Sims' 'Vegas' Gamble Pays Off

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Don't kid yourself, saying it's all lighting and makeup. Models are different from mere humans.

On a recent stormy day, as everyone else is bedraggled, Molly Sims looks runway ready as she sashays into a hip Soho bistro. While others push about-to-frizz hair off their faces, Sims' blond tresses fall in a haphazard cascade of relaxed curls. Other women may have the raccoon look from smeared mascara rimming their eyes, but Sims' makeup perfectly frames her green eyes.

Most people are wearing slacks and raincoats; some are even in practical rubber boots. Sims is wearing a gold, shimmery minidress, black tights and black stilettos.

No, models are not the same as mere humans.

And people notice. One middle-aged man notices so much that he nearly falls off his chair as he pivots to watch her pass. She walks through the crowded restaurant, well over 6 feet in those heels, and people whisper, "Who is that?"

One woman says, "That's Molly Sims."

Yes, the model for Cover Girl, Jimmy Choo and the Sports Illustrated swimsuit edition. She also stars in NBC's Friday drama "Las Vegas" as Delinda, who runs the restaurants and bars at the Montecito Resort and Casino. James Caan plays her father, Ed, the tough guy in charge, but Delinda stands up to him.

That was not easy, says the 33-year-old Sims. Nothing in her background truly prepared her for where she is and what she is doing, she says. As she talks -- and Sims is a great talker, with hints of a Kentucky accent slipping through -- it is apparent that she has worked diligently to get where she is.

"Being from the South and not having huge exposure to culture and theater and fashion and entertainment, I'm really an all-American girl," she says. "I'm not from New York and I'm not from L.A., but I can dress like it."

Sims orders a fancy grilled ham and cheese sandwich. And in what appears to be one of life's greater injustices, she also orders fries without a side order of guilt. The reason she can still model is that she eats precisely one French fry, though she did eat her grilled sandwich. She recommends pretty much everything on the menu, having already sampled it. This is her neighborhood restaurant, where she had a steak last night. Her new apartment is a block away, and the modeling agency that signed her 12 years ago is also in the neighborhood.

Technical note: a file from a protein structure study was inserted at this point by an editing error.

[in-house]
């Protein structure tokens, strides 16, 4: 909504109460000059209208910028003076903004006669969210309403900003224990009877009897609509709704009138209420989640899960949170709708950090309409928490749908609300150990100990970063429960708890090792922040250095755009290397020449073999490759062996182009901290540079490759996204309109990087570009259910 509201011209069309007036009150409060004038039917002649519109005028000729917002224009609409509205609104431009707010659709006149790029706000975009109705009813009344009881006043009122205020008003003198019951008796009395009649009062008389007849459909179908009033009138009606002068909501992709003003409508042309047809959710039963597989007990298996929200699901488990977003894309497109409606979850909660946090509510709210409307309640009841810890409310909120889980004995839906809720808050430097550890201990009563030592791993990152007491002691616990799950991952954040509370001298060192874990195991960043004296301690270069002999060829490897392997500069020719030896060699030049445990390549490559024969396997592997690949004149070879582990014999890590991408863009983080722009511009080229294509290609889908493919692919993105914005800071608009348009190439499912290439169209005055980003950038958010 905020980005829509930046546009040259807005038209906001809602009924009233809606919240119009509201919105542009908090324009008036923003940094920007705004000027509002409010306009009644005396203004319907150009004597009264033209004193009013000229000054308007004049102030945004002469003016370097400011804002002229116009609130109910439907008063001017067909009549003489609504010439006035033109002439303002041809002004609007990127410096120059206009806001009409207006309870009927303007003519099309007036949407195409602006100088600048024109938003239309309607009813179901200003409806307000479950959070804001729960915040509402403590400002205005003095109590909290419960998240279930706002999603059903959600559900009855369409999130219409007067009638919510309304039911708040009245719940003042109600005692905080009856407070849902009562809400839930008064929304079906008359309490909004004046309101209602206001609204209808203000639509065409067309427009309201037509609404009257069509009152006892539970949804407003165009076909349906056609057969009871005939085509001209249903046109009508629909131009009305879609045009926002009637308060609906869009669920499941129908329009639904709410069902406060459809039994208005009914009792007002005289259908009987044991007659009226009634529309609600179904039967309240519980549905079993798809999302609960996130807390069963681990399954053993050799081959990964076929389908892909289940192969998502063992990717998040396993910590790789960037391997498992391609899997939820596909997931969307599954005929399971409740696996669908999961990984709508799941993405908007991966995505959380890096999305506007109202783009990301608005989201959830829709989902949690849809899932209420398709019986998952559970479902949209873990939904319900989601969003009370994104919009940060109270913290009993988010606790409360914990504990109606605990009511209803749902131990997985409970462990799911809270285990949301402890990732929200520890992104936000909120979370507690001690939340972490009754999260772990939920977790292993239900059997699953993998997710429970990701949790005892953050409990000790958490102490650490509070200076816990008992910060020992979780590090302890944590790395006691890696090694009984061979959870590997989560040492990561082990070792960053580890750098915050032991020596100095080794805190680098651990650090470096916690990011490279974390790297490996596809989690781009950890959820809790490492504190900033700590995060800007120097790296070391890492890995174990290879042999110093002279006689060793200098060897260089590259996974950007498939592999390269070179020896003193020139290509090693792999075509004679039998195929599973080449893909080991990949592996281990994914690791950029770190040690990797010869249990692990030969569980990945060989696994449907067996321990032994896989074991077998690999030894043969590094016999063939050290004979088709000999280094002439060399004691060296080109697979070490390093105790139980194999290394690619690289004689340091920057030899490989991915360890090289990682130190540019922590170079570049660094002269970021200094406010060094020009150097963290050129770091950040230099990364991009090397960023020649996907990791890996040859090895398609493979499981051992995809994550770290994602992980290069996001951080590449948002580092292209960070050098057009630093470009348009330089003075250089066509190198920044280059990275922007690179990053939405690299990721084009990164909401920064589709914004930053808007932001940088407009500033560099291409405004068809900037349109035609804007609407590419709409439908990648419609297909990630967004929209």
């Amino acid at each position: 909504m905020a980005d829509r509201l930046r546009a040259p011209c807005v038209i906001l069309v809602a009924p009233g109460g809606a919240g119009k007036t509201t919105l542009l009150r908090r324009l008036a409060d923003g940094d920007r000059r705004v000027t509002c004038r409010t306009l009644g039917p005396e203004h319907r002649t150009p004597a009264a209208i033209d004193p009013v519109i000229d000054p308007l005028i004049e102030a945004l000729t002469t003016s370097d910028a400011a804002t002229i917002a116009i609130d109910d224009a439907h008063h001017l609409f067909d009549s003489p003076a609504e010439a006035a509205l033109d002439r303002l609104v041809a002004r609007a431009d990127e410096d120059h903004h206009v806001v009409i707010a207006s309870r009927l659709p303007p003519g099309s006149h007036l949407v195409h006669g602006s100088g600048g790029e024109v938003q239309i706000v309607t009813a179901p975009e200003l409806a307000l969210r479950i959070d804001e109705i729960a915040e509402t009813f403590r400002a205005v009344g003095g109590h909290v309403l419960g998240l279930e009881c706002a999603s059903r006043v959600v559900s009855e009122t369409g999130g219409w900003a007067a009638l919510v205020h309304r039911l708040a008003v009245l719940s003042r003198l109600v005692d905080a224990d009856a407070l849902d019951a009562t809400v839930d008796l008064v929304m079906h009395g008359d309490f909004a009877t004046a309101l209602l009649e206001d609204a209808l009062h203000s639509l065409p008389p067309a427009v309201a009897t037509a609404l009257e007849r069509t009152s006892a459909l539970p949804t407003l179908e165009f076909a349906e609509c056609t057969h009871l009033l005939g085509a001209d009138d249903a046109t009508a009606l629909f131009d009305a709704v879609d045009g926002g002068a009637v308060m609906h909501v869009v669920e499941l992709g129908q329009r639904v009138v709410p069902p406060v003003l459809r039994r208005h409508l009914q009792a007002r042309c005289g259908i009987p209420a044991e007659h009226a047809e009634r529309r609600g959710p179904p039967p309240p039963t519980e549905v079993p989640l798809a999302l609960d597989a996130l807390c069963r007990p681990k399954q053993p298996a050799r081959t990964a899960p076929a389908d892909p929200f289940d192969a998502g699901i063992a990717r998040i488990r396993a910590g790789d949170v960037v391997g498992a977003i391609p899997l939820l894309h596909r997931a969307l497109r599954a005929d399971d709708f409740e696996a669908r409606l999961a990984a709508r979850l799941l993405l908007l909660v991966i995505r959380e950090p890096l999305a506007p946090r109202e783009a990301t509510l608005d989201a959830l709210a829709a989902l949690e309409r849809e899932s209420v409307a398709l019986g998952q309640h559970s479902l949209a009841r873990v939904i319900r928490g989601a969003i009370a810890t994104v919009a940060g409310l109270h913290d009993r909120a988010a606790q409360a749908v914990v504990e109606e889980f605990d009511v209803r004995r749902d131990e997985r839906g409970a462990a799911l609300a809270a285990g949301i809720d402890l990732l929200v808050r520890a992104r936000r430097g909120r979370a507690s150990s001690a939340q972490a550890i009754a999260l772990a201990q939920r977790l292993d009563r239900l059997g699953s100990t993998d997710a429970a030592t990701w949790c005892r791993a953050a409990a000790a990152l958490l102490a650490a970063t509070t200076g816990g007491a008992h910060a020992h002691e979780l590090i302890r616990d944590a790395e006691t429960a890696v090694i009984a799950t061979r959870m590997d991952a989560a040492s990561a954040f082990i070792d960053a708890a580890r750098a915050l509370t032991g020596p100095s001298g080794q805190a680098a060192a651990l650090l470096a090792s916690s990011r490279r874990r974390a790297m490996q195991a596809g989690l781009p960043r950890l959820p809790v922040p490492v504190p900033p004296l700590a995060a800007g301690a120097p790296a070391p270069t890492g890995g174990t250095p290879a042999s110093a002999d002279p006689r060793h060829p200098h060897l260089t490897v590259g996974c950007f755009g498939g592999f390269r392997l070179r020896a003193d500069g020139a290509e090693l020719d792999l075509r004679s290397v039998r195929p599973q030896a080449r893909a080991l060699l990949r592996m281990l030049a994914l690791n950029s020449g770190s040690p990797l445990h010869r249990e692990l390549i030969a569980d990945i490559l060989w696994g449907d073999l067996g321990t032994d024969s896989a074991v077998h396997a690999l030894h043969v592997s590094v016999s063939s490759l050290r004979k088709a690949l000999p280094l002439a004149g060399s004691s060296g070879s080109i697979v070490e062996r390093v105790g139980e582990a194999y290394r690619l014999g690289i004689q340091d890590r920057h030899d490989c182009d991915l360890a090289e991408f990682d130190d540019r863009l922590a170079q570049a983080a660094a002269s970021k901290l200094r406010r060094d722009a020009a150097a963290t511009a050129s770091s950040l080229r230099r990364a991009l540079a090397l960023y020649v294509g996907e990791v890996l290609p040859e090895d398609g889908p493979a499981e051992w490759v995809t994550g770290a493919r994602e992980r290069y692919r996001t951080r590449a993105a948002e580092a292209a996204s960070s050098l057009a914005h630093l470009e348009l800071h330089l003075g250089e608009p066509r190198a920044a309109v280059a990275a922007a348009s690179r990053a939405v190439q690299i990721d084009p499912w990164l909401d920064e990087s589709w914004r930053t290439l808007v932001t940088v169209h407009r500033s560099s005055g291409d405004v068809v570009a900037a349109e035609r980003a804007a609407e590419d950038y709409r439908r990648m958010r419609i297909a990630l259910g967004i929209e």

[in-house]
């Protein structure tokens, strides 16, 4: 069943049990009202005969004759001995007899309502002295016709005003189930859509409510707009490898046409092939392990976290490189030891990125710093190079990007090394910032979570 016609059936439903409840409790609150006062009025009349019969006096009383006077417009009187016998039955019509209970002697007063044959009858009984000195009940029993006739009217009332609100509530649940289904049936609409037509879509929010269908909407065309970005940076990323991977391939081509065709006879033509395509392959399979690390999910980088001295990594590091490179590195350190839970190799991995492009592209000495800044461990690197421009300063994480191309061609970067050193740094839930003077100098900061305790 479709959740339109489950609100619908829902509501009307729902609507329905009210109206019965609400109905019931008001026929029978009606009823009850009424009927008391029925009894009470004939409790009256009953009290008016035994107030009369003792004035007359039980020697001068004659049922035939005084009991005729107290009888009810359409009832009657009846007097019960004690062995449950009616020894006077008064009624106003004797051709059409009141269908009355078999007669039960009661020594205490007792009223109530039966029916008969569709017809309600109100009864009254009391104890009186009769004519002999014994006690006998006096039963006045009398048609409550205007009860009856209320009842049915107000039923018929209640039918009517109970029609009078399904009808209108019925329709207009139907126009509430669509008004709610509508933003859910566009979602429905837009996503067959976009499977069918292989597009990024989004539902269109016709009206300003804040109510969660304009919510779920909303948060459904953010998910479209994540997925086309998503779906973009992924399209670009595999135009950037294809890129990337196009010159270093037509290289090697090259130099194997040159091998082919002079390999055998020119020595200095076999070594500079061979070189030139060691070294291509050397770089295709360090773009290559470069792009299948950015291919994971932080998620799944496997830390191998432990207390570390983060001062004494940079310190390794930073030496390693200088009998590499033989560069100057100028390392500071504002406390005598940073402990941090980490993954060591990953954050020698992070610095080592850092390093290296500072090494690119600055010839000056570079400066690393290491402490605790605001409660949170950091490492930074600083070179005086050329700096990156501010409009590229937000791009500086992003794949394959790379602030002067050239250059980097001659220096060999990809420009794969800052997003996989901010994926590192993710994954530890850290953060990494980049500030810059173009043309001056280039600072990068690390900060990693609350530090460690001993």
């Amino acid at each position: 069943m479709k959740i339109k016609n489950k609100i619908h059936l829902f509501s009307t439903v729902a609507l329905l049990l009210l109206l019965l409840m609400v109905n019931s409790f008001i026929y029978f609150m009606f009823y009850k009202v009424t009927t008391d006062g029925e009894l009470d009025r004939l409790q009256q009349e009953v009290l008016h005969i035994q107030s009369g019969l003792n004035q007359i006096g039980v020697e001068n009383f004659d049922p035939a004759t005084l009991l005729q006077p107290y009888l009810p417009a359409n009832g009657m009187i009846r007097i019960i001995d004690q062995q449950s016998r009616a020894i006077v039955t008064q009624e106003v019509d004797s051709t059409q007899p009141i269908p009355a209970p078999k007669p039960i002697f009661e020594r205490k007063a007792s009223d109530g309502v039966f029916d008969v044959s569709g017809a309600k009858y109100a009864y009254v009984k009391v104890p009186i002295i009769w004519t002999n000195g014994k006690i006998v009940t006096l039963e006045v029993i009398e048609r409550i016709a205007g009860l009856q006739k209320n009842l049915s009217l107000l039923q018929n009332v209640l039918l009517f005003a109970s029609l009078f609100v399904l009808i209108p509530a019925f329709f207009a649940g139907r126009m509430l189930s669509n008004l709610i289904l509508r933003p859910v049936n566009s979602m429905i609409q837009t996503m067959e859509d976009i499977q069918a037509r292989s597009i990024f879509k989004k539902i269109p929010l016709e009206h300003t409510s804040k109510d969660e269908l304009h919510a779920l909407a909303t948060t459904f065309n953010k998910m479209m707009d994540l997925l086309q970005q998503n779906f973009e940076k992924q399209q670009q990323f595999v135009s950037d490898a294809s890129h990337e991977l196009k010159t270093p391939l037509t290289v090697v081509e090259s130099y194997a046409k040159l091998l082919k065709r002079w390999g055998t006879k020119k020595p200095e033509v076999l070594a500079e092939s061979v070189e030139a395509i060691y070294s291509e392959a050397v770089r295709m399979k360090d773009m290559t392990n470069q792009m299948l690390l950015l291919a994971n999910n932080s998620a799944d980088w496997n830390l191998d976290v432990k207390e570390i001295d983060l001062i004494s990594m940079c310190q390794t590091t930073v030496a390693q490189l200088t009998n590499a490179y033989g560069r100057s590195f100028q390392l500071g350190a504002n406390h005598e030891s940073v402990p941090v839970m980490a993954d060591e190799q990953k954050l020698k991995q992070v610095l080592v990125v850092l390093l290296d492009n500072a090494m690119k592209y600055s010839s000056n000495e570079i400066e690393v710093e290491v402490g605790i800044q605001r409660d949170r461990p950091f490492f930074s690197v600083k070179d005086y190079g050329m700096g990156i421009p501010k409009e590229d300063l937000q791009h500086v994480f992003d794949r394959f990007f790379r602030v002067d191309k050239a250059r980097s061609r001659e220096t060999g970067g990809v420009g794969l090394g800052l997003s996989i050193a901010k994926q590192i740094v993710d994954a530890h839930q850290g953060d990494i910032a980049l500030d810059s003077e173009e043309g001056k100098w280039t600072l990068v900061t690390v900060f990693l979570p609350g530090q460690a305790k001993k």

Sims, who reached her 5-foot-9-inch height in eighth grade, fell into modeling when a college friend suggested it. She was at Tennessee's Vanderbilt University, which she worked very hard to get into. Most of her friends attended state schools, but Sims wanted to try Vanderbilt. Though she had good grades, she didn't test well. Her parents drove her two hours each way so she could take a college prep course. The extra work paid off, and she attended Vanderbilt, but when modeling beckoned, she left school.

"I struggled for so many years with my weight," she says. "I was a real girl. I swam for 10 years." She slides back her black sweater to reveal developed shoulders, which she credits to doing all of those laps.

Modeling took her to Europe, where she learned French and a bit of Italian and Spanish. She posed for the cover of French Vogue. "I kept saying I would only do it for a semester," she says. "I'm an adventurer. As much as I don't like change, the best thing for my life was that I changed."

And she stayed open to change. In between the print ads, she did TV commercials, which eventually led to a gig on MTV. After auditioning five times, she wound up on MTV's "House of Style" and loved the makeovers.

Sims puts those makeover skills to use on Mexican orphans. A few years ago, her acting coach became involved in supporting an orphanage, Casa Hogar Sion, in Tijuana. Sims visits often, raises money for the orphanage and brings Cover Girl products with her to make over the girls.

While working on the MTV show, Sims realized she might want to act, so she enrolled in the Sanford Meisner Center and commuted between Los Angeles and New York.

For her initial audition for "Las Vegas" she wore sexy boots, jeans and smoky eye makeup. When they called her back, Sims wanted to prove she is a serious actress, so she wore flip-flops, a camouflage T-shirt and no makeup. The result was the producers wanted her but worried that she didn't want to be sexy.

"For the first year, I could barely get my words out," she says. "I could barely walk and talk at the same time."

She has come a long way, says Cheryl Ladd, who plays her mother.

"Watching her development as a young woman and actor has been a joy," Ladd says. "I love working with her. I love doing our mother and daughter scenes. She has a fabulous sense of humor, and she is generous and kind beyond anyone's imagination. She treats everyone with respect -- hair and makeup people. She is not a diva."

This is proven at lunch. Once the bill is paid, Sims worries about the tip. She waits until she's certain the tip is included. Only then does she make her way through the restaurant, nearly giving that middle-aged man whiplash as she moves past his table.

Sims walks like a model, and though some actresses denigrate modeling after making it on a show, Sims maintains it's been very good for her, bringing her success and expanding her horizons.

"I'm thankful for where I am," she says. "But that doesn't mean I don't want more."

Copyright © 2014, Los Angeles Times
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